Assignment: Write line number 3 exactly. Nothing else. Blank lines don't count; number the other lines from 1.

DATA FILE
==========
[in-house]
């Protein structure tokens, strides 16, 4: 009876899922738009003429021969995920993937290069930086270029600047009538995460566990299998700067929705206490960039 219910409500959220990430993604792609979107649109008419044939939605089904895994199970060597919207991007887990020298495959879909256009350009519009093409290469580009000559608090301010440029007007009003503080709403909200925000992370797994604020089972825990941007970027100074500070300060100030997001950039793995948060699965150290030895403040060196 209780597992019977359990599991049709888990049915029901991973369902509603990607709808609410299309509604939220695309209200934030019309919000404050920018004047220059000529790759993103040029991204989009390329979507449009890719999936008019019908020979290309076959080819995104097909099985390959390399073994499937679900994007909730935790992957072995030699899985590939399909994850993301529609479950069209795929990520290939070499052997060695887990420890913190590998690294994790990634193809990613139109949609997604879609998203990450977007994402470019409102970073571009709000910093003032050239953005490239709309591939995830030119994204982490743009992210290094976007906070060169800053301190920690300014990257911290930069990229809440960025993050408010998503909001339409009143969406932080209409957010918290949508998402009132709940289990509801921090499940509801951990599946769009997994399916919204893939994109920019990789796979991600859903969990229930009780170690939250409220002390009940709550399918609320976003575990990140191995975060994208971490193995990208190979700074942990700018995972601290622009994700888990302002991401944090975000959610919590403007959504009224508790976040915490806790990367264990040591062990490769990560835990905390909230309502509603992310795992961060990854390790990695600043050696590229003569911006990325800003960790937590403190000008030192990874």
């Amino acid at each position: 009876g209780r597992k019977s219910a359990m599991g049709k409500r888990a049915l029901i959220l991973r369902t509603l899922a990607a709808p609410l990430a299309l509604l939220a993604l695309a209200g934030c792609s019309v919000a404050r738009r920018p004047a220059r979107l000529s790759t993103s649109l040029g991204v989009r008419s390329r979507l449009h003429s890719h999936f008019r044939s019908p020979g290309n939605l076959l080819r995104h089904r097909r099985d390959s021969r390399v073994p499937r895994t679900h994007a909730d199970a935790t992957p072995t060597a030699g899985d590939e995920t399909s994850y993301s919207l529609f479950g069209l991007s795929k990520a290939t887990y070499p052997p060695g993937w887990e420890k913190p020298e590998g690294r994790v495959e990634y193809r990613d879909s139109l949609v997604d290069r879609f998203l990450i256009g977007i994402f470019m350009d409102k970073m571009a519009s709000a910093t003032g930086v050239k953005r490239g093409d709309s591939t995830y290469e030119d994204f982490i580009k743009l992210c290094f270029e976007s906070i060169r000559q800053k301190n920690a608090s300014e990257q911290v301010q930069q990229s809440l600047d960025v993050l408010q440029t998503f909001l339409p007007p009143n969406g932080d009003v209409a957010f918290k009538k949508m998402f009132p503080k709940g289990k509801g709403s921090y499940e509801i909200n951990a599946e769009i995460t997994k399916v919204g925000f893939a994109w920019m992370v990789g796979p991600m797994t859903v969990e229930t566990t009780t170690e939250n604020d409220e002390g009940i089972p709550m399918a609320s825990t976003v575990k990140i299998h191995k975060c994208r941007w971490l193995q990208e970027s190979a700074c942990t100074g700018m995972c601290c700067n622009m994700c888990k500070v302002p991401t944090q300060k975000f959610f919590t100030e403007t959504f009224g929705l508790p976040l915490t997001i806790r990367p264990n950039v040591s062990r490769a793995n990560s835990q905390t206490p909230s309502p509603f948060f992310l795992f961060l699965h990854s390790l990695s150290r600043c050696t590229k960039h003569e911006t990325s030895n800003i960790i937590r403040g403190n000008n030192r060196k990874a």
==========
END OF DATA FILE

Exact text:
């Amino acid at each position: 009876g209780r597992k019977s219910a359990m599991g049709k409500r888990a049915l029901i959220l991973r369902t509603l899922a990607a709808p609410l990430a299309l509604l939220a993604l695309a209200g934030c792609s019309v919000a404050r738009r920018p004047a220059r979107l000529s790759t993103s649109l040029g991204v989009r008419s390329r979507l449009h003429s890719h999936f008019r044939s019908p020979g290309n939605l076959l080819r995104h089904r097909r099985d390959s021969r390399v073994p499937r895994t679900h994007a909730d199970a935790t992957p072995t060597a030699g899985d590939e995920t399909s994850y993301s919207l529609f479950g069209l991007s795929k990520a290939t887990y070499p052997p060695g993937w887990e420890k913190p020298e590998g690294r994790v495959e990634y193809r990613d879909s139109l949609v997604d290069r879609f998203l990450i256009g977007i994402f470019m350009d409102k970073m571009a519009s709000a910093t003032g930086v050239k953005r490239g093409d709309s591939t995830y290469e030119d994204f982490i580009k743009l992210c290094f270029e976007s906070i060169r000559q800053k301190n920690a608090s300014e990257q911290v301010q930069q990229s809440l600047d960025v993050l408010q440029t998503f909001l339409p007007p009143n969406g932080d009003v209409a957010f918290k009538k949508m998402f009132p503080k709940g289990k509801g709403s921090y499940e509801i909200n951990a599946e769009i995460t997994k399916v919204g925000f893939a994109w920019m992370v990789g796979p991600m797994t859903v969990e229930t566990t009780t170690e939250n604020d409220e002390g009940i089972p709550m399918a609320s825990t976003v575990k990140i299998h191995k975060c994208r941007w971490l193995q990208e970027s190979a700074c942990t100074g700018m995972c601290c700067n622009m994700c888990k500070v302002p991401t944090q300060k975000f959610f919590t100030e403007t959504f009224g929705l508790p976040l915490t997001i806790r990367p264990n950039v040591s062990r490769a793995n990560s835990q905390t206490p909230s309502p509603f948060f992310l795992f961060l699965h990854s390790l990695s150290r600043c050696t590229k960039h003569e911006t990325s030895n800003i960790i937590r403040g403190n000008n030192r060196k990874a």